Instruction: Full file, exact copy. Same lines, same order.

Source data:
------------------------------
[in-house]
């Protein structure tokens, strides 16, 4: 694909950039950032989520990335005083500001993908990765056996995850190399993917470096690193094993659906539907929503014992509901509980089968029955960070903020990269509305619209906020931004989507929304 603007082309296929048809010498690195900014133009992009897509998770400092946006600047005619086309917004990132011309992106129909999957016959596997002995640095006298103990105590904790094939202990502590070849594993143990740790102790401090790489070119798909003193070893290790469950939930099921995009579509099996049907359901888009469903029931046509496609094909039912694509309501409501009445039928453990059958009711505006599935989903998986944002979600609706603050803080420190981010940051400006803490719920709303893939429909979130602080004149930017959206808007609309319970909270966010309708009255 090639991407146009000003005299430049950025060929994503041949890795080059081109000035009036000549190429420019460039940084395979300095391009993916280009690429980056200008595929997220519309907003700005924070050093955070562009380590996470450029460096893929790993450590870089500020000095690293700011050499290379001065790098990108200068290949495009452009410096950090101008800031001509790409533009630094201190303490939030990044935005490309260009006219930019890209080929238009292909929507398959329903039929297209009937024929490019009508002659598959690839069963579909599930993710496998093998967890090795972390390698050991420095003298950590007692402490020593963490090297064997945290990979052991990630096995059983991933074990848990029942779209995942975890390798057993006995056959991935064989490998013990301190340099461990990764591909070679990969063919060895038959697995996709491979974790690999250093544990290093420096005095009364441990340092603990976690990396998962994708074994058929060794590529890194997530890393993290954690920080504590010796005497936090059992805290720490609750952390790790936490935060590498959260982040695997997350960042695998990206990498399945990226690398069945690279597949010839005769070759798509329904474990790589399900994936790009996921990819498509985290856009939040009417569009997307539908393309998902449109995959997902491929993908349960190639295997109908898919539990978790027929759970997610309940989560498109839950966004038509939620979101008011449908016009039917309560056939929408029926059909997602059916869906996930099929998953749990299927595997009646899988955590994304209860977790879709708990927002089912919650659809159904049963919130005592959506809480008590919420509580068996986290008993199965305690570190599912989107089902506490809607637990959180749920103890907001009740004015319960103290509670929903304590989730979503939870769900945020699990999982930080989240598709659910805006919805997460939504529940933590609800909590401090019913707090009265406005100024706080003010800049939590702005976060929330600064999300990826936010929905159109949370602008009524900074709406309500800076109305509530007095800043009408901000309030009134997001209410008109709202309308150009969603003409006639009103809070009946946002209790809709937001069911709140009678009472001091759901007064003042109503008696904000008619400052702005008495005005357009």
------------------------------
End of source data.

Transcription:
[in-house]
């Protein structure tokens, strides 16, 4: 694909950039950032989520990335005083500001993908990765056996995850190399993917470096690193094993659906539907929503014992509901509980089968029955960070903020990269509305619209906020931004989507929304 603007082309296929048809010498690195900014133009992009897509998770400092946006600047005619086309917004990132011309992106129909999957016959596997002995640095006298103990105590904790094939202990502590070849594993143990740790102790401090790489070119798909003193070893290790469950939930099921995009579509099996049907359901888009469903029931046509496609094909039912694509309501409501009445039928453990059958009711505006599935989903998986944002979600609706603050803080420190981010940051400006803490719920709303893939429909979130602080004149930017959206808007609309319970909270966010309708009255 090639991407146009000003005299430049950025060929994503041949890795080059081109000035009036000549190429420019460039940084395979300095391009993916280009690429980056200008595929997220519309907003700005924070050093955070562009380590996470450029460096893929790993450590870089500020000095690293700011050499290379001065790098990108200068290949495009452009410096950090101008800031001509790409533009630094201190303490939030990044935005490309260009006219930019890209080929238009292909929507398959329903039929297209009937024929490019009508002659598959690839069963579909599930993710496998093998967890090795972390390698050991420095003298950590007692402490020593963490090297064997945290990979052991990630096995059983991933074990848990029942779209995942975890390798057993006995056959991935064989490998013990301190340099461990990764591909070679990969063919060895038959697995996709491979974790690999250093544990290093420096005095009364441990340092603990976690990396998962994708074994058929060794590529890194997530890393993290954690920080504590010796005497936090059992805290720490609750952390790790936490935060590498959260982040695997997350960042695998990206990498399945990226690398069945690279597949010839005769070759798509329904474990790589399900994936790009996921990819498509985290856009939040009417569009997307539908393309998902449109995959997902491929993908349960190639295997109908898919539990978790027929759970997610309940989560498109839950966004038509939620979101008011449908016009039917309560056939929408029926059909997602059916869906996930099929998953749990299927595997009646899988955590994304209860977790879709708990927002089912919650659809159904049963919130005592959506809480008590919420509580068996986290008993199965305690570190599912989107089902506490809607637990959180749920103890907001009740004015319960103290509670929903304590989730979503939870769900945020699990999982930080989240598709659910805006919805997460939504529940933590609800909590401090019913707090009265406005100024706080003010800049939590702005976060929330600064999300990826936010929905159109949370602008009524900074709406309500800076109305509530007095800043009408901000309030009134997001209410008109709202309308150009969603003409006639009103809070009946946002209790809709937001069911709140009678009472001091759901007064003042109503008696904000008619400052702005008495005005357009």